Structural relationships among frequencies were displayed in a data cloud, where Dimension 1 indicated the frequency of either methanogen or bacterial phylotypes (column coordinates) while Dimension 2 depicts the associations of these observed frequencies and breed (row coordinates).

A correlation matrix of all pairwise comparisons [24] among frequencies of bacterial and methanogen phylotypes uncovered additional relationships associated with sire breed (Figure 3). For instance, methanogen phylotypes M16 (Methanobrevibacter gottschalkii and M20 (Methanobrevibacter smithii)), and bacterial phylotype B62 (Robinsoniella sp.) were clustered together in ANG offspring when LE diet was fed, as they all had frequencies above the average. Instead, when HE was provided, bacterial phylotypes B42 (Prevotella sp.) and M13 (Methanobrevibacter gottschalkii) were allocated within a common cluster for this sire breed. Progeny of ANG and CHA sires showed similarities among the frequencies of phylotypes M16, B62 and M20, under LE diet. Phylotypes M17 (Methanobrevibacter ruminantium) and M28 (Methanobrevibacter gottschalkii) had similar frequencies in HYB and CHA offspring under HE diet. The clustering of the frequencies of all the phylotypes from the three breeds revealed that the frequencies of all the detected phylotypes in CHA and HYB progenies were more similar between these two breeds, in comparison with individuals of ANG sire.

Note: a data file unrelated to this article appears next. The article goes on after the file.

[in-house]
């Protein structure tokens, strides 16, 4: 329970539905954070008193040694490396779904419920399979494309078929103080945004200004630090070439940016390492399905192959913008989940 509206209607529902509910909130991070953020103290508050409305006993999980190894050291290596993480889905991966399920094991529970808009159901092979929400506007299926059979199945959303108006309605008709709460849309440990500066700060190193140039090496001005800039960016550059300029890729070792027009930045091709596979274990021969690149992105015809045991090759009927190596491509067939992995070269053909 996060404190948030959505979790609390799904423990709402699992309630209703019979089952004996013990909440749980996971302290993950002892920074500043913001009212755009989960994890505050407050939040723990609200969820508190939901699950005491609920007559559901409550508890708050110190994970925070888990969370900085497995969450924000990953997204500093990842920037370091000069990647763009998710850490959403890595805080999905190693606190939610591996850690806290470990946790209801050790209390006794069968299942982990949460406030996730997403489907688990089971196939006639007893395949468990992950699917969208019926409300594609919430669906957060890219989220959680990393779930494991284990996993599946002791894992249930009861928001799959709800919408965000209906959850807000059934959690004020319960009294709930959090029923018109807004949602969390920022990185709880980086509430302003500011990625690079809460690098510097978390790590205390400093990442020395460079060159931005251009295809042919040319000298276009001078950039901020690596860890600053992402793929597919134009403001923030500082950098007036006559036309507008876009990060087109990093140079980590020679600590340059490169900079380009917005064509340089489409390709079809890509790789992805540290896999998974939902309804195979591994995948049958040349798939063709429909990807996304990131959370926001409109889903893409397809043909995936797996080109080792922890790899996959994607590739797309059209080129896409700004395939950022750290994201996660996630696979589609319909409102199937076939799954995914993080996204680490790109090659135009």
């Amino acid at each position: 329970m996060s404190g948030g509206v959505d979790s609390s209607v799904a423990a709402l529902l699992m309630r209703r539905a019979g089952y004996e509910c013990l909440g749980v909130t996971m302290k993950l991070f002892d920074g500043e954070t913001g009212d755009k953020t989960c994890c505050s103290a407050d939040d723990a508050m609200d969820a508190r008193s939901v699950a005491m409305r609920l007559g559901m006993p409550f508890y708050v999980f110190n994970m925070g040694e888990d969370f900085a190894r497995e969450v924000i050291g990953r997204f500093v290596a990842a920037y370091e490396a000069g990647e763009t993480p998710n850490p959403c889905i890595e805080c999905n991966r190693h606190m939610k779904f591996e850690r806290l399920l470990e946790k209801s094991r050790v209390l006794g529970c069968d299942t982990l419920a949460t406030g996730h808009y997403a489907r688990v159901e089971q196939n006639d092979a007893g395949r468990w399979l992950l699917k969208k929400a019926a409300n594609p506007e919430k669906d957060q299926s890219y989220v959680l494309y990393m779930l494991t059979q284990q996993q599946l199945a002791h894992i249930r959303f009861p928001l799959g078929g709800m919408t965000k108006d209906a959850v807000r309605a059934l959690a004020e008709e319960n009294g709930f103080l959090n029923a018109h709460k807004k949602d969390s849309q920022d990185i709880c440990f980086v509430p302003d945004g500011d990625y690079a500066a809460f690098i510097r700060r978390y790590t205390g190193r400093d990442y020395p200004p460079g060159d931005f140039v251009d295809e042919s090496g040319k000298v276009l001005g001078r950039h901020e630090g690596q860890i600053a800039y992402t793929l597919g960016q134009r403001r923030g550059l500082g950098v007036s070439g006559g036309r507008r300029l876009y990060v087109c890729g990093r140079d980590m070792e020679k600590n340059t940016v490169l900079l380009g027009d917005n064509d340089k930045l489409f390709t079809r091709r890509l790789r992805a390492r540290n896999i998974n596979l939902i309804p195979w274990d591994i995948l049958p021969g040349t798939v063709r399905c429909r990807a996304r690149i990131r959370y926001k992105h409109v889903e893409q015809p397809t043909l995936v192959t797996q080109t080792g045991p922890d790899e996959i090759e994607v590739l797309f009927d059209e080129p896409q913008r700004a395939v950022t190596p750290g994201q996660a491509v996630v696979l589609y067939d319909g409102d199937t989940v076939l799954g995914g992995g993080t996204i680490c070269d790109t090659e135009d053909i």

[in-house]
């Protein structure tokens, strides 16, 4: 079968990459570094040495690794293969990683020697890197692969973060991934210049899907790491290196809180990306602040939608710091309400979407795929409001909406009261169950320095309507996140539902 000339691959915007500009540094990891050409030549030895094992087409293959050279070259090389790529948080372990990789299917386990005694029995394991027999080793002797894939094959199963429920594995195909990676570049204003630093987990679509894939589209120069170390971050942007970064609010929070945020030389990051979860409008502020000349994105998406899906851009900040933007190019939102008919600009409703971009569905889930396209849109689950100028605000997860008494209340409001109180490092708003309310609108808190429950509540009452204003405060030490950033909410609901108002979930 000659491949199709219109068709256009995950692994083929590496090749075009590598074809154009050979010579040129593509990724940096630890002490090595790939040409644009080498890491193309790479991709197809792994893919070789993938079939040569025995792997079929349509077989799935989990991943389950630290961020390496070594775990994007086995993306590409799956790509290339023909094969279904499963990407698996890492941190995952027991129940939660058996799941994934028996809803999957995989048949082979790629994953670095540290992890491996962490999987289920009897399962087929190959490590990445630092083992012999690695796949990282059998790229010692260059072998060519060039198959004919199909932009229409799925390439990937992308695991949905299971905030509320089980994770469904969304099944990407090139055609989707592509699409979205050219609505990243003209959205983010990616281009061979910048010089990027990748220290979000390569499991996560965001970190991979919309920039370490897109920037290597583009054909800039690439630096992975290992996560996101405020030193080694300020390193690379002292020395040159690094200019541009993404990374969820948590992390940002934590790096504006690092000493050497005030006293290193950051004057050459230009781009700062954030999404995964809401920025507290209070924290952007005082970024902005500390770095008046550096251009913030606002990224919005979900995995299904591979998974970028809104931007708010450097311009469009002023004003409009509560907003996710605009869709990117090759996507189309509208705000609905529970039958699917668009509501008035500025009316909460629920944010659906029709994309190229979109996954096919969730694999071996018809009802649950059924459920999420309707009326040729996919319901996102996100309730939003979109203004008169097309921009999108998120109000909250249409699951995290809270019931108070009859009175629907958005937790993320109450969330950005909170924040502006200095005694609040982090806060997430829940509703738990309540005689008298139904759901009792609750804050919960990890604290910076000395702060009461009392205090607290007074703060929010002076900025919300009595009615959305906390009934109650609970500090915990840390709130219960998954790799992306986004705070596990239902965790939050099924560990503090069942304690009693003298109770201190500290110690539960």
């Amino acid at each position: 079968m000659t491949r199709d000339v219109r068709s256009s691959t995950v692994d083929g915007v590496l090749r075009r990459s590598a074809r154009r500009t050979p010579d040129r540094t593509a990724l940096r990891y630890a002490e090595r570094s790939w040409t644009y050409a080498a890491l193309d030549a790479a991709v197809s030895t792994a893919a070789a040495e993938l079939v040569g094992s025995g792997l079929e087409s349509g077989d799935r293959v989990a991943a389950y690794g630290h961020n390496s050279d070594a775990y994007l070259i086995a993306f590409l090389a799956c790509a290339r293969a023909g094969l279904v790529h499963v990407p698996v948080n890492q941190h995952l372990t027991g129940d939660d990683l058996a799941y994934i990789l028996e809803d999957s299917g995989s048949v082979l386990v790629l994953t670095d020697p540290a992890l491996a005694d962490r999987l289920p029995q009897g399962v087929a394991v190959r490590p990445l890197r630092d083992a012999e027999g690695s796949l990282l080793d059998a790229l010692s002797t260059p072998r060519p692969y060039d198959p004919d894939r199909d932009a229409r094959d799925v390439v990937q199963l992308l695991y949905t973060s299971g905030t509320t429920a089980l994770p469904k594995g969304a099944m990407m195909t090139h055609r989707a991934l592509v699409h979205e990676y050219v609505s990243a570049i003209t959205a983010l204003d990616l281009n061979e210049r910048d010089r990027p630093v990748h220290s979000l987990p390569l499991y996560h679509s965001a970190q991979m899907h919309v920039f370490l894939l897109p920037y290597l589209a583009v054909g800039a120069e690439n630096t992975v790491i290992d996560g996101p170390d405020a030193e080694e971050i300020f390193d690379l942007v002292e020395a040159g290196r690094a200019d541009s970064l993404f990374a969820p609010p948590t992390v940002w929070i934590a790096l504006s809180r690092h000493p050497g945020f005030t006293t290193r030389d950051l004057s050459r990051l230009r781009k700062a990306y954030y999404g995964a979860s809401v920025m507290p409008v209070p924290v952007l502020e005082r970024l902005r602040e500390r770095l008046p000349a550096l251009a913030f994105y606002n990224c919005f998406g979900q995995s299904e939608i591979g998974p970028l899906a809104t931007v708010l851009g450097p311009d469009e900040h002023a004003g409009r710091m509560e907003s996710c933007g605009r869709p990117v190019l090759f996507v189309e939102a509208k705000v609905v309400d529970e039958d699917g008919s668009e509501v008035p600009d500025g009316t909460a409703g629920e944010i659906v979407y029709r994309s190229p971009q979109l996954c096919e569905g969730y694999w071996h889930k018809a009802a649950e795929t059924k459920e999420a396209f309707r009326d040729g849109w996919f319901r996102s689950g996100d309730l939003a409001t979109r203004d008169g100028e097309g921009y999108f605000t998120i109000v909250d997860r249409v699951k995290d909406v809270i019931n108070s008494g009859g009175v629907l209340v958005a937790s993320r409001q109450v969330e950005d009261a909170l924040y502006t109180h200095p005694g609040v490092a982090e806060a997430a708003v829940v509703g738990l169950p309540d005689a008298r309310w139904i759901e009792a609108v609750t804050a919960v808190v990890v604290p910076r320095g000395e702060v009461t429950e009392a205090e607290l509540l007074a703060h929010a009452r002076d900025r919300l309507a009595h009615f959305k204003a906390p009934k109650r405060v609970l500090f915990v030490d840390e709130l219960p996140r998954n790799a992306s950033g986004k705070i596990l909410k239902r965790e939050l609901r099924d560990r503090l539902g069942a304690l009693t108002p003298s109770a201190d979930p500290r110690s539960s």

Figure 3. Heat map of correlations between frequencies of bacterial and methanogen phylotypes and their relationship with diet (LE/HE) and sire breed (ANG, CHA, HYB).

Each square represents the Spearman’s correlation coefficient between the frequencies of the phylotype in the column with the frequency of the phylotype in the row. Order of phyltypes is determined as in a hierarchical cluster analysis. Self-correlations are identified in dark colour.